“When you actually look at the river data, the average temperature of the river through the summer months is 63 and a half degrees, and 63 and a half degrees doesn’t give us enough of a difference,” he said. 

Another expansion opportunity looked into by Omer was the limits of the geothermal system and how many more customers the town could add to the system.

“We found that we could not add a customer like the high school. Just the high school would overwhelm the system …” Schmidt said.

Agenda documentation further explains, “The school district had asked the Town to look into connecting the high school to geothermal heat, but it was quickly determined that the geothermal utility does not have enough available heat to support the high school. Plummer recommends that the Town focus on new building heat connections on a smaller scale.”

Up to 13 more residential customers could be added or nine more mixed-use customers, according to Omer’s report.

“One of the things pointed out is that sidewalk and parking lot, intersection heating is a really variable heating use,” Schmidt said. “It’s a really big drain on the system. In order to guarantee we’re not going to have negative impacts on our customers, it was advised to steer away from sidewalks, intersections, parking lots, those kinds of things.”

The geothermal heat could also be used to produce power, according to Omer’s report.

“There’s the potential for an annual revenue of around $70,000,” he said. “It really depends on the reimbursement rate that LPEA [La Plata Electric Association] would give us.”

This would strip about 10 degrees from the outflow from the geothermal system and produce electricity that would be stored in batteries and put back into the grid, Schmidt described.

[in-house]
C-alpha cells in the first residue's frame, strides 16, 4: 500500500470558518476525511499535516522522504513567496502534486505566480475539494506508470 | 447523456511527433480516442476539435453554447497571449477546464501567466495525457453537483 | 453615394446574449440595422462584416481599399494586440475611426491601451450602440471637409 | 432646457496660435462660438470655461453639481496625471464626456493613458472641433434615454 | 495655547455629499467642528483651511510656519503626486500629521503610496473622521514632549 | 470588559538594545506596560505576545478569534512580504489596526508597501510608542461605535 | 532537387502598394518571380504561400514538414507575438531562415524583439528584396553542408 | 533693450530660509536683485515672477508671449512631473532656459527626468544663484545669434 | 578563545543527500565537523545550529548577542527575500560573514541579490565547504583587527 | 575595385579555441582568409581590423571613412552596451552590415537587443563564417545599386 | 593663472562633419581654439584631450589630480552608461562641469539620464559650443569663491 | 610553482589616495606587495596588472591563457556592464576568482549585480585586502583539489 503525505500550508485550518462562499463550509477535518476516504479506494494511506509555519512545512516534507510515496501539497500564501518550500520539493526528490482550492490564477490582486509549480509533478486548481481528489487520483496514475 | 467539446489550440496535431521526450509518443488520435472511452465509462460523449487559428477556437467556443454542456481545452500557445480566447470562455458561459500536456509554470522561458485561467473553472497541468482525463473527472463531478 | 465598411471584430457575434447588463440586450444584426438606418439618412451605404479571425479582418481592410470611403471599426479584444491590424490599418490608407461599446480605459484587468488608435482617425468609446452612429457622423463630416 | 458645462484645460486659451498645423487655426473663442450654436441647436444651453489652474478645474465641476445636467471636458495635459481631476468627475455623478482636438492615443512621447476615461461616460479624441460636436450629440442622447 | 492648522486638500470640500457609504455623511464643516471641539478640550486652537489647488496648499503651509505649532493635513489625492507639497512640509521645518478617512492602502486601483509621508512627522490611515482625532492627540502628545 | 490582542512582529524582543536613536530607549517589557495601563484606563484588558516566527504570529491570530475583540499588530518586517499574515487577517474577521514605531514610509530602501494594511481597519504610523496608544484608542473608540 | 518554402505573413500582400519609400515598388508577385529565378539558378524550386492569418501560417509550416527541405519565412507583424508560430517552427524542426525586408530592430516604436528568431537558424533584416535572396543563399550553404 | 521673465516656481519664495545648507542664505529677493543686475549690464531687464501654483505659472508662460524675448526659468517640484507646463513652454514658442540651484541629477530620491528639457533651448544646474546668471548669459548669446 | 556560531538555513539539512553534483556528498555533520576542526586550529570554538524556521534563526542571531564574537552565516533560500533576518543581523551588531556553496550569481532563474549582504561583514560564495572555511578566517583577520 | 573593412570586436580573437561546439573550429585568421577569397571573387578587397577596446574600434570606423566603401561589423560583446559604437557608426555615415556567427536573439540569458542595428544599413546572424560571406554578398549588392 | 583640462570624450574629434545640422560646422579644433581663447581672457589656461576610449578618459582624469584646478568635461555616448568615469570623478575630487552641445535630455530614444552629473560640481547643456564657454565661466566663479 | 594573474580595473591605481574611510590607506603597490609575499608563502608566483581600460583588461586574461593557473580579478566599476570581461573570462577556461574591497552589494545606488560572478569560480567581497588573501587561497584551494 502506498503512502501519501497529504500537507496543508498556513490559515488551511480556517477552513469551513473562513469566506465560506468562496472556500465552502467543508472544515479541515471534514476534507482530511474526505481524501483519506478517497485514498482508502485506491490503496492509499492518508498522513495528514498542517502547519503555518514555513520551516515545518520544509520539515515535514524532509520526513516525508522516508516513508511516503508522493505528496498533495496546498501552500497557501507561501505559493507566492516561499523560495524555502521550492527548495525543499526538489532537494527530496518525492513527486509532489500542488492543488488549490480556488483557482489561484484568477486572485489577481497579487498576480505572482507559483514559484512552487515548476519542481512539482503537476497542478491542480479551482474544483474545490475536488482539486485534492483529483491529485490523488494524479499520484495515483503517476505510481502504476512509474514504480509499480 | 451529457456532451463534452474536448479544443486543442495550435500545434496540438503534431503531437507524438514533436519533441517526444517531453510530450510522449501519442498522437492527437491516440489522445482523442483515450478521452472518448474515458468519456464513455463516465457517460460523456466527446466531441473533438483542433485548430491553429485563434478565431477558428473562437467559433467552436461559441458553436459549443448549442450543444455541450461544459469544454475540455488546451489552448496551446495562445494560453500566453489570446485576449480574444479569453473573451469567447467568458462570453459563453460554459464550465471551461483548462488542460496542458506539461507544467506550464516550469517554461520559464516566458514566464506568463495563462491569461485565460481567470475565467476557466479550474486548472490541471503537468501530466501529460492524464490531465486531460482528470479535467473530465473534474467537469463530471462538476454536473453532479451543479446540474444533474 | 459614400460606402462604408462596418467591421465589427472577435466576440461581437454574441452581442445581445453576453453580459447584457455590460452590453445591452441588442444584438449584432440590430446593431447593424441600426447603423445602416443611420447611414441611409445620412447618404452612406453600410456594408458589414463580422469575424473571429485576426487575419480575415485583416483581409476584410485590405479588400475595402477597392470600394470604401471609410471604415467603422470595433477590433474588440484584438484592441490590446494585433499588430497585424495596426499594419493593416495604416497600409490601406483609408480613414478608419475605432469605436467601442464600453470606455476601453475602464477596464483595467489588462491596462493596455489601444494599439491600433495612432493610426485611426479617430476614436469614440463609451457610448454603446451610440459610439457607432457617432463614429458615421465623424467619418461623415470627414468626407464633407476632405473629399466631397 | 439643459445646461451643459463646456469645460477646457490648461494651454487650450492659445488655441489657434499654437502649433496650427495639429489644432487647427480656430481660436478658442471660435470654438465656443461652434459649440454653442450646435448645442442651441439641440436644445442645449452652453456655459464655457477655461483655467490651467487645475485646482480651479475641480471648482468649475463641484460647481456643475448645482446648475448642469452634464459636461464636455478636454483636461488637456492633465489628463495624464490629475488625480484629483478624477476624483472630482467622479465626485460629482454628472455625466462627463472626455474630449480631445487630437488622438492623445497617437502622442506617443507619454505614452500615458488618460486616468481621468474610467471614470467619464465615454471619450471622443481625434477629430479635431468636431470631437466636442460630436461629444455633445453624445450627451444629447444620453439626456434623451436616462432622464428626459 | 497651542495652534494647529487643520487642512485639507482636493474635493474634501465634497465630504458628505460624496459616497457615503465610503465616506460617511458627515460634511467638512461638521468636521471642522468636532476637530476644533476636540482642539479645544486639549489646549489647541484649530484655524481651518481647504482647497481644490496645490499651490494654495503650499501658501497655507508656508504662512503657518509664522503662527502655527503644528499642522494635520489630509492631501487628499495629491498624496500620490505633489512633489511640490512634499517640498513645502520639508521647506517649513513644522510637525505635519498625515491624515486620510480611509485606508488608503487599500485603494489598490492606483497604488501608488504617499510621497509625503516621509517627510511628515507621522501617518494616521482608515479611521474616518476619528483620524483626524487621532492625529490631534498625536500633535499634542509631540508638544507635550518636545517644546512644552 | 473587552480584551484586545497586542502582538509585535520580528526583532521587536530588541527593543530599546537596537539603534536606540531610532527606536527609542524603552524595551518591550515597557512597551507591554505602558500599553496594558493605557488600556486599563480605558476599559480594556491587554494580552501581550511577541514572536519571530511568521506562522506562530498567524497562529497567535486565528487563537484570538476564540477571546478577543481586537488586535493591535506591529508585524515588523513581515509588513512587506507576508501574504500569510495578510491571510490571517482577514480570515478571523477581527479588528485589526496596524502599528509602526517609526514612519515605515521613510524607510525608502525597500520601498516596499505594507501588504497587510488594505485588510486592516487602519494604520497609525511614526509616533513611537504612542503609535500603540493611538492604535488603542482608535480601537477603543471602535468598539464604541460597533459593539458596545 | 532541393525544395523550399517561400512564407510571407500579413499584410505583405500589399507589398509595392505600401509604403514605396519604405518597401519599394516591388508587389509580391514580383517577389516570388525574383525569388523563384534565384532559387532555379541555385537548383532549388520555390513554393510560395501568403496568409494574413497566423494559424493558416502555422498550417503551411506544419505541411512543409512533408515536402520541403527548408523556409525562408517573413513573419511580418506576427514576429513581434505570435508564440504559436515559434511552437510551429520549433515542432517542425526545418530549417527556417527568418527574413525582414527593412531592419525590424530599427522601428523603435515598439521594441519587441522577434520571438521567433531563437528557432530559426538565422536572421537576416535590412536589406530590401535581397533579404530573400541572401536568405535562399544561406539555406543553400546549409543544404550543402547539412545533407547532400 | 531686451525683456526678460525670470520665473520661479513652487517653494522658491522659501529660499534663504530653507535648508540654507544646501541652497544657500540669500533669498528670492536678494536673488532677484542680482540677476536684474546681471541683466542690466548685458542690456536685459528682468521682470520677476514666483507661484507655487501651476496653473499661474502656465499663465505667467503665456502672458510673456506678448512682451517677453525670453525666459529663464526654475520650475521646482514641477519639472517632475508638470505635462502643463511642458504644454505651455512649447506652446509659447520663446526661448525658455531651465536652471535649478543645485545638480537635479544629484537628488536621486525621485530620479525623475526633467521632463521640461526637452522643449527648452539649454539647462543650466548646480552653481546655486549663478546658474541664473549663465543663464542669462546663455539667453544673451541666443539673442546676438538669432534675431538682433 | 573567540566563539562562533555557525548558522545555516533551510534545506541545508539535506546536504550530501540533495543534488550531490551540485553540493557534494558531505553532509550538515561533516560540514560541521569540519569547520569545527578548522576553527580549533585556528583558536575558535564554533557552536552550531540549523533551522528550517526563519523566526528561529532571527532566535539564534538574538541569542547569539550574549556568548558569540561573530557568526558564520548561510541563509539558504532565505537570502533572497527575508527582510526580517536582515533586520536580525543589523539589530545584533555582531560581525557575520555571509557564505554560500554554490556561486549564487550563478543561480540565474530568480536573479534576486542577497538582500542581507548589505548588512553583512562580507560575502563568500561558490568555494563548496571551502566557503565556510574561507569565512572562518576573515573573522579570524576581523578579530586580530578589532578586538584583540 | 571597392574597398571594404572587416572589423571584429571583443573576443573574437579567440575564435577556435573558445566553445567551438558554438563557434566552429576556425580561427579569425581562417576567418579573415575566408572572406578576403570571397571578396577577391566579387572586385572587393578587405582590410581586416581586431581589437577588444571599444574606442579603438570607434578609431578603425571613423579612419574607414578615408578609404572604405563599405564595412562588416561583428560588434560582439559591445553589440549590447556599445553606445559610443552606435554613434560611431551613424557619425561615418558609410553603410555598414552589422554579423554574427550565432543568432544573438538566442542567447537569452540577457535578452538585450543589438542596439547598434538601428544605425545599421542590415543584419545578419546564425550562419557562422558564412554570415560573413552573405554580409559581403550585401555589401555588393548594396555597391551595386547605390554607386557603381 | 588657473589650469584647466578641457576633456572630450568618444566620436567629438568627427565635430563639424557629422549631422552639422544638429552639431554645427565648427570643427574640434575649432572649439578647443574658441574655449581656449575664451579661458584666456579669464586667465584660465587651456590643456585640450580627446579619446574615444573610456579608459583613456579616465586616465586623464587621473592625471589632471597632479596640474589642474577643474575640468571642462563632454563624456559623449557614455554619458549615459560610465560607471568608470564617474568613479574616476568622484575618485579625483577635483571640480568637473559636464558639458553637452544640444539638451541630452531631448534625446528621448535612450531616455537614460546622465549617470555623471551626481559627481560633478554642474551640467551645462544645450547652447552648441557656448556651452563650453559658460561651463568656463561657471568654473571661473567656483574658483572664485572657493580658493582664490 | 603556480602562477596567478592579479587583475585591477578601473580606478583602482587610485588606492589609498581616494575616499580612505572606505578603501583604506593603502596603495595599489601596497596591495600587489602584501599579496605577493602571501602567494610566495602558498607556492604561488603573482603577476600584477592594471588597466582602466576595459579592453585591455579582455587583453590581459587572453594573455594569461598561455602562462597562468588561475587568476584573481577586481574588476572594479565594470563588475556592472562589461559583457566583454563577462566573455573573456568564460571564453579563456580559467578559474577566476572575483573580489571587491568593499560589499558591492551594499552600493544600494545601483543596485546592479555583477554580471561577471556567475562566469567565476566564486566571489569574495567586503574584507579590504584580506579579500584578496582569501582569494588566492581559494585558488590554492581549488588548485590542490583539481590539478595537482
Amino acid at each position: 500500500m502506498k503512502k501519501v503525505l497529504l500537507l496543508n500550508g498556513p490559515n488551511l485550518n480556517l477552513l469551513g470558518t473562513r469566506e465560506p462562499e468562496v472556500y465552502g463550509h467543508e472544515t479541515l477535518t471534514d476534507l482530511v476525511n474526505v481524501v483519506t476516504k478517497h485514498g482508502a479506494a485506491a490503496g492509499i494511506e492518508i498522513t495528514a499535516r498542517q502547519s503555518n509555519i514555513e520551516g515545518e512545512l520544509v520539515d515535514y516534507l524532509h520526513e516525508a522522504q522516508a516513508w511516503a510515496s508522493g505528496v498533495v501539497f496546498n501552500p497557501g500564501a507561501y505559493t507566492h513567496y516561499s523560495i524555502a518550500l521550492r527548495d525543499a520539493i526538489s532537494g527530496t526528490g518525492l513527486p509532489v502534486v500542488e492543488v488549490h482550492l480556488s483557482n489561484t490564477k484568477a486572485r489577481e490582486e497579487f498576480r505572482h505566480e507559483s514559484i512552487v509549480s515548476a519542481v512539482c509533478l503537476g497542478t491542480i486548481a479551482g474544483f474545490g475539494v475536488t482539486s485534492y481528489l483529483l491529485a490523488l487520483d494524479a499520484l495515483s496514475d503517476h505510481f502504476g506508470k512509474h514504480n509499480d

“The idea is that you could put it back on when LPEA would need it during peak use,” he said. 

This could produce up to 1,634 megawatt hours per year, according to Schmidt.

However, the unit cost for a test unit for a thermal energy storage system unit is about $800,000, which would take about 12 years to pay off at the approximate rate of $70,000 per year, Schmidt explained, noting that there could be grants the town could pursue.

“Our current system is generally working well and it’s been sustained for this 40 years, but we’re looking at the end of the lifespan, both for our Transite pipe, for the heat exchanger if we don’t do any service to it and generally we need to keep an eye out for the aging issues in the heat supply system,” he said. “It’s pretty clear and staff is aware that a lot of these amounts of money are more than the geothermal system can sustain so we would need to look for other funding opportunities.”

Doing a 3.4-mile pipe replacement with polyethylene raised temperature insulated pipe would cost about $4 million, Schmidt noted.

Heat exchanger maintenance would cost about $35,180, Schmidt noted, adding that a lot of the other actions have unknown costs at this time.

“We’re going to have some more in-depth discussions and talk about what this means for our capital budget, because obviously, we can’t do a full replacement of the system as is recommended,” Town Manager Andrea Phillips said during the meeting. “We’re anticipating that a lot of this will be discussed during our capital budgeting process during 2021 and beyond.”

This story was posted on July 22, 2020.